As we graduate, we all have our accomplishments to look back upon. Maybe you are graduating with Latin honors. Maybe you won some sort of award for service to the community. Maybe you aced that test you thought you bombed, or perhaps you led your team to RecSports glory.

Whatever glow these particularly memorable college experiences may carry, you will do bigger and better things with your life. You haven’t peaked yet. I completely understand the tendency to declare that there will never be another Notre Dame, that life will simply never reach the heights of the past four years. But that is the wrong conclusion to draw. The world beyond campus gates is so myriad, so huge that it is hard for us to fathom all of its possibilities. But we will never get to experience them if we try and stay cocooned in the Notre Dame bubble.

Plus, if we never venture forth then we are letting the school down. It’s pretty hard to be a global force for good if you never try your hand out there in the real world. As I write this, I am reminded of some wisdom Fr. Pete dropped during my Welcome Weekend when he quoted his mother as telling him, “I didn’t raise you to live in my basement.” To be honest, I imagine Notre Dame probably feels that way about all of the young alumni it sends out into the great beyond. The school didn’t spend all kinds of money housing us, feeding us and educating us just so we could become regular out-of-town visitors at Rocco’s.

Of course, none of this is meant to suggest that I won’t miss Notre Dame or that I will never return. It is always important to keep in touch with your roots. I am very excited to be a member of the Notre Dame community for the rest of my life. But if a Notre Dame junior recognizes me in 2050, I hope it is for something I’ve done with my life and not as the middle-aged alum they always walk past in the parking lot on game day.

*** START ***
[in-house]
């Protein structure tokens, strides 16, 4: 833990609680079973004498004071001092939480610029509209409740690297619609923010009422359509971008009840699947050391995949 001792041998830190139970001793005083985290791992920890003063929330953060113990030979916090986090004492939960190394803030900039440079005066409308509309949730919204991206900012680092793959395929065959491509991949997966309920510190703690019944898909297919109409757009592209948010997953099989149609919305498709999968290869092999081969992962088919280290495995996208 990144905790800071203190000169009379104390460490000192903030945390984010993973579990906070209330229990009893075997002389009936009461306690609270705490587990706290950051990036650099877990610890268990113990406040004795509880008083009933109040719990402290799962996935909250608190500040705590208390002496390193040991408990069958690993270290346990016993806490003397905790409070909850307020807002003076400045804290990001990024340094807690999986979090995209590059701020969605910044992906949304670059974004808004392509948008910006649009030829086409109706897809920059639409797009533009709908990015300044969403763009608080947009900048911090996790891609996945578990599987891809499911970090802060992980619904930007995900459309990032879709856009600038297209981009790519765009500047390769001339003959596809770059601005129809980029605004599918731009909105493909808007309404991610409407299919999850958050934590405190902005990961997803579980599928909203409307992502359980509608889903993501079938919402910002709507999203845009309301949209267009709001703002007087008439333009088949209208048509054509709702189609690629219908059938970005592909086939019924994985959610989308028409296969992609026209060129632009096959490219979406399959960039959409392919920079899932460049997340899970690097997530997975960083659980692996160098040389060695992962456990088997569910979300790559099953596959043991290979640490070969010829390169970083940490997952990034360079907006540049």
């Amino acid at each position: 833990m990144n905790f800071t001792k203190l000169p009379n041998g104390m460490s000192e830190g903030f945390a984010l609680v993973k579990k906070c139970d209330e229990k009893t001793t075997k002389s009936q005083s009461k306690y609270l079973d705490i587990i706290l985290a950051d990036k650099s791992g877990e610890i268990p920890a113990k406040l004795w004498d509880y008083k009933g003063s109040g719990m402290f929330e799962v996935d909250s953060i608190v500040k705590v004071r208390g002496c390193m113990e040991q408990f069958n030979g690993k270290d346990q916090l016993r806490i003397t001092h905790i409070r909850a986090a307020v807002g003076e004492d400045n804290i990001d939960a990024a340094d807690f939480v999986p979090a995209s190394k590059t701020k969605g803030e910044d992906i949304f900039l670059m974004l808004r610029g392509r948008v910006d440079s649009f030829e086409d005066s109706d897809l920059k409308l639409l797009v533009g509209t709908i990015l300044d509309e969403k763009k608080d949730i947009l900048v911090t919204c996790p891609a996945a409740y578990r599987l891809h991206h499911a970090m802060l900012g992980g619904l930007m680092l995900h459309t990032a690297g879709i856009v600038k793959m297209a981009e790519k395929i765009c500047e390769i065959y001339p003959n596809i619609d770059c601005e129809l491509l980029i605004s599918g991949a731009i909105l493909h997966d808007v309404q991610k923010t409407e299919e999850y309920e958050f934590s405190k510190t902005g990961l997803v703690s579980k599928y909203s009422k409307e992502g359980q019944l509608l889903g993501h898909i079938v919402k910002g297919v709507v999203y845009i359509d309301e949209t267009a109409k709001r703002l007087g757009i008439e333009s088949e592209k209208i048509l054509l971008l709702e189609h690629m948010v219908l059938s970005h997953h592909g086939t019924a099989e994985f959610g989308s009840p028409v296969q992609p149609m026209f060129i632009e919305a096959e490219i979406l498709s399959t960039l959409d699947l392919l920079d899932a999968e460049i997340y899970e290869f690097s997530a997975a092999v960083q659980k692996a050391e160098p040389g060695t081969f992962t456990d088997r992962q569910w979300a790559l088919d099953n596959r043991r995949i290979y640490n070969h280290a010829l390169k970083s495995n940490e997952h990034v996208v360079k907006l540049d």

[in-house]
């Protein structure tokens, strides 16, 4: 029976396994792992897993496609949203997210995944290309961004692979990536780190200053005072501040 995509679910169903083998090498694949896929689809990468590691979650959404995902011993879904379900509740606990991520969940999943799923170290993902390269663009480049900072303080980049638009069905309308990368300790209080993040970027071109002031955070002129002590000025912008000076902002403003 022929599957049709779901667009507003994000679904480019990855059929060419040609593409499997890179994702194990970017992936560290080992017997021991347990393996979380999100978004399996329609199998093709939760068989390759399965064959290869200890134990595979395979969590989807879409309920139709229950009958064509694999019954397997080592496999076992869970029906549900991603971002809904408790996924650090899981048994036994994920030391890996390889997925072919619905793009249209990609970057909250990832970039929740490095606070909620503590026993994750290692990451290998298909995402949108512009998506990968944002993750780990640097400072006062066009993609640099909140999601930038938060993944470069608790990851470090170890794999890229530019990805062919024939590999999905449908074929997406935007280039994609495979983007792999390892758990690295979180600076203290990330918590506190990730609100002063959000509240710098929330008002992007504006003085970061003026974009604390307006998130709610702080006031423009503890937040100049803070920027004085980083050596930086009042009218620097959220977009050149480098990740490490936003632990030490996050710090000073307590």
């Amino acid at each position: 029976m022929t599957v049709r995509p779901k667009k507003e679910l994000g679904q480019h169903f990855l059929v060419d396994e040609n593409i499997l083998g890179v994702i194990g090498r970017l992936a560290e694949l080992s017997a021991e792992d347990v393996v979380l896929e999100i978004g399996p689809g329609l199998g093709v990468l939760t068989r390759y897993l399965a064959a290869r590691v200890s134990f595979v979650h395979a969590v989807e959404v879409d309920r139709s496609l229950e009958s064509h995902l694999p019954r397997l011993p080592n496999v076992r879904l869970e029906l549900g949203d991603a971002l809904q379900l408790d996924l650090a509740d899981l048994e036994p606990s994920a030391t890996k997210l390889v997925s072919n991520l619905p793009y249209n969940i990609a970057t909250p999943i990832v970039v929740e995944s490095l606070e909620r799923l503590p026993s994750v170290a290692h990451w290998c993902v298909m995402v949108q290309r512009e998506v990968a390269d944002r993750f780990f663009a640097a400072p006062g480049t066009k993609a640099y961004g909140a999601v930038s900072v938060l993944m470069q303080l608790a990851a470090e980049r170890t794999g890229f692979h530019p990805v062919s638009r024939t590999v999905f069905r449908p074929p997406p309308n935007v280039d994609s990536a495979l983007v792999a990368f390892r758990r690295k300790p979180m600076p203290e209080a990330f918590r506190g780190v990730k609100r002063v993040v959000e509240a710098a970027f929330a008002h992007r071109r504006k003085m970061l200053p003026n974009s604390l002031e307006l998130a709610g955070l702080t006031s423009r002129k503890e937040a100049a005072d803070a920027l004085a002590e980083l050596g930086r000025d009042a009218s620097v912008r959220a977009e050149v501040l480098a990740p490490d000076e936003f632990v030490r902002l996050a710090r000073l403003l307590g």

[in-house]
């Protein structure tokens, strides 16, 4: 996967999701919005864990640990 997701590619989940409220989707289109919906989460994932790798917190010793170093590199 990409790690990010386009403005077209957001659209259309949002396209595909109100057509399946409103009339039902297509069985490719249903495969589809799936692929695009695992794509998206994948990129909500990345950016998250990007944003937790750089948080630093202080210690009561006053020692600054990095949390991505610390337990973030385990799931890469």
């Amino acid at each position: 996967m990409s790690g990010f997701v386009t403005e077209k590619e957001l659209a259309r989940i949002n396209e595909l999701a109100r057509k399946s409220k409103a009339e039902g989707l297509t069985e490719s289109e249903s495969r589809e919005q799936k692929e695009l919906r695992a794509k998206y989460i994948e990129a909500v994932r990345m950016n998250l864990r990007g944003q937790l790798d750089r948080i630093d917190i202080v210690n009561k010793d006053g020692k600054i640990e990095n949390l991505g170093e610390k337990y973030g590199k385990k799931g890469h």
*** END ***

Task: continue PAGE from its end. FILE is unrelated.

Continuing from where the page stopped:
So, I guess this is it: the last paragraph I’ll compose for The Observer. To everyone who has made my time at Notre Dame the incredible experience that it was, thank you. It was one hell of a ride. But the best is yet to come. To the friends who have become family, I look forward to sharing in the joys that a lifetime of experience will bring. God bless. Go Irish.

Tom Naatz is graduating with a degree in political science and Spanish with a minor in theology. He would like to thank his family for putting him through Notre Dame and his friends for sharing in the journey. If you ever want to talk politics, speak Spanish or share any potential leads about where he can launch his standup comedy career, shoot him an email at [email protected]

The views expressed in this column are those of the author and not necessarily those of The Observer.

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About Tom Naatz

Tom is a senior at University of Notre Dame. He is majoring in Political Science and Spanish and is originally from Rockville, Maryland. Formerly The Observer's Notre Dame News Editor, he's now a proud columnist for the paper.

Contact Tom